Manchester United have been miracle workers since 1999 when Ole Gunnar Solskjaer stuck out his right foot for the ball to rise steeply and into Oliver Kahn’s net to conquer the Champions League and win the treble, a moment and feat that went down in club history as the pinnacle of the Sir Alex Ferguson era. Fast forward to 2018, just before the winter they repeated a great escape against Italy’s serial champions Juventus and in March eliminated French giants Paris Saint-Germain in dramatic style from the penalty spot. UEFA’s expansive VAR policies had come to Manchester United’s aide in that tie.
It was perhaps a little ironic then that Luis Suarez’s goal stood after the video technology confirmed the validity of the Uruguayan’s strike in the 13th minute. That’s how little time Barcelona needed to dismantle Solskjaer’s 5-3-2 formation and dispel Manchester United’s simmering dreams of silverware in the European Cup. The slight delay in the VAR decision and the mundane arc of Suarez’s header across the face of David de Gea’s goal rendered the moment somewhat quotidian. Except of course that it wasn’t, as is often the case with Barcelona’s elaborate football constructs.
The preceding build-up furnished the goal with beauty. The attack had featured 48 passes, involved every single Catalan player and took two minutes and 14 seconds to string together. In the end the rule merchants in Nyon deemed it an own-goal from Luke Shaw, even if that felt unjust. For Suarez it meant the wait for an away goal in the Champions League continued after 1302 days. Not that he seemed to mind. There was almost a glee in the striker’s eyes — he enjoyed the delayed agony VAR heaped on his opponents. It made scoring at Old Trafford all the more gratifying.
Lionel Messi shared in the goal as well. He provided the assist with a floating and intelligent cross to the far post. Perhaps it had always been folly for Manchester and its fans to believe Chris Smalling and Victor Lindelof, who had so struggled against Diogo Jota and the infiltrating Leander Dendoncker in the Wolverhampton match, could contain Barcelona’s South American attacking trident. They simply couldn’t. By minute twenty Barcelona were playing in a parallel universe: Brazilian midfielder Arthur had completed more passes than the entire United team. His team enjoyed 87.1% possession and led by a goal.
Barcelona understood the importance of the away goal. In the past three seasons they had been eliminated from Europe’s prime competition through a failure to score away from home in the quarter-finals. Last year they succumbed in Rome 3-0 and Barcelona’s mastery of the game at the elite level had been questioned profusely: were they still the vintage Barcelona of the midfield trio Busquets-Iniesta-Xavi? Perhaps, they no longer are: they still drag opposition out of position in a handball-esque fashion, but today the Catalans rely more on bursts of speeds and verticality to dictate the course of games.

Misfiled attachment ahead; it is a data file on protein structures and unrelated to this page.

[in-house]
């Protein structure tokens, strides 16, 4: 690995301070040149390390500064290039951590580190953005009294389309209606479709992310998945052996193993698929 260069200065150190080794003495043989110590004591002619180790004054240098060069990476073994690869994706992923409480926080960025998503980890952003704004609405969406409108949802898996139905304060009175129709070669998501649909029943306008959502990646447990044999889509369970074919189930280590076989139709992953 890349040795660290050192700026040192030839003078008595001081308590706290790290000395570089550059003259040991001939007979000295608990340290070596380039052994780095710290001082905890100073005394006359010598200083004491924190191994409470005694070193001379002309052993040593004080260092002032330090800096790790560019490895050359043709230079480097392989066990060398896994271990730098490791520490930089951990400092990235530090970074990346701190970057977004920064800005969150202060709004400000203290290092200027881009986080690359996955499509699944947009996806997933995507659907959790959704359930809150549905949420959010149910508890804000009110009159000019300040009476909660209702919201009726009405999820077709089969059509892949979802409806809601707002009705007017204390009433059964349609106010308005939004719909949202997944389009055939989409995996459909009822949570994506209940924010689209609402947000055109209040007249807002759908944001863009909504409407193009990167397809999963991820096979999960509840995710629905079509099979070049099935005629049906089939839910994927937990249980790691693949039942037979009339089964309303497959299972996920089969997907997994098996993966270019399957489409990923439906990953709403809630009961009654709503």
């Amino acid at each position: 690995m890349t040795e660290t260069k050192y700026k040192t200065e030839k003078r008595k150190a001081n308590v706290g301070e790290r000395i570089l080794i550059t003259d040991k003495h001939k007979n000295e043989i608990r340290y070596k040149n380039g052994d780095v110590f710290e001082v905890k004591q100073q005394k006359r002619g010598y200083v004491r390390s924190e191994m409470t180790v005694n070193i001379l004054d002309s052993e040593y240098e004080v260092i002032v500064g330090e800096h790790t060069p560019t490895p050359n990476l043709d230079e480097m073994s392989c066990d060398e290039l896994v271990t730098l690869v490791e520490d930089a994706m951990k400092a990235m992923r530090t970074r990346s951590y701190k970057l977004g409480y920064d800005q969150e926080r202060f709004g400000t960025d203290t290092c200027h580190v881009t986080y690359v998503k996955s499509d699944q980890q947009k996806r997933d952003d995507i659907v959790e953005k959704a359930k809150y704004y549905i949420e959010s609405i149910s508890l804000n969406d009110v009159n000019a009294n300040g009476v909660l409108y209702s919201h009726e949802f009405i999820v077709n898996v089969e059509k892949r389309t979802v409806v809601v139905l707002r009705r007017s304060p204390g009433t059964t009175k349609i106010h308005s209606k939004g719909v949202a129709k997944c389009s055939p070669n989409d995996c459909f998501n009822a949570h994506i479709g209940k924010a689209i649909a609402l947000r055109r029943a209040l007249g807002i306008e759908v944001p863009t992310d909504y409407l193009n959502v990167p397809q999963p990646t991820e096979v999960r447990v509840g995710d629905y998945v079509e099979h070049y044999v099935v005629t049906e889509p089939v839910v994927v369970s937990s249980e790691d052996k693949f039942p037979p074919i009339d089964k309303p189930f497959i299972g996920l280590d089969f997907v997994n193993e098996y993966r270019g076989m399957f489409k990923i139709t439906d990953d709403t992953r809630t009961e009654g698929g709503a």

Perhaps then beating a team powered by Messi, who played a mundane game in his world of everlasting excellence, was always beyond Manchester United, who increasingly seem to labor under a false dawn that the arrival of Solskjaer has brought to the club. There was to be no repeat of a wondrously thrilling night in Paris.
In the second half, Barcelona limited their hosts to sterile pressure, playing economic football. At times they dropped deep, at times they were even sloppy with their passing, but they neither proffered their trademark passing and ingenuity nor broke with speed on the counter-attack. The entire second half became a strange containment act. A sedate Barcelona taunted Manchester United by restricting itself to an awkwardly conservative brand of football, but Solskjaer’s team had little response.
They did restrict Jordi Alba, limited Philippe Coutinho and contained Messi with diligent defensive application, but their impotency showed precisely by what they couldn’t do and that was to penetrate Barcelona’s defense. At the end of the 90 minutes Manchester United had registered no attempts on target. Romelu Lukaku had been isolated and ineffective, and his substitute Anthony Martial also had a limited impact. Uncharacteristically, Barcelona ran down the clock, but on the night that was sufficient to defeat Manchester United and curb English miracle-making.
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Updated Date: Apr 11, 2019 12:39:16 IST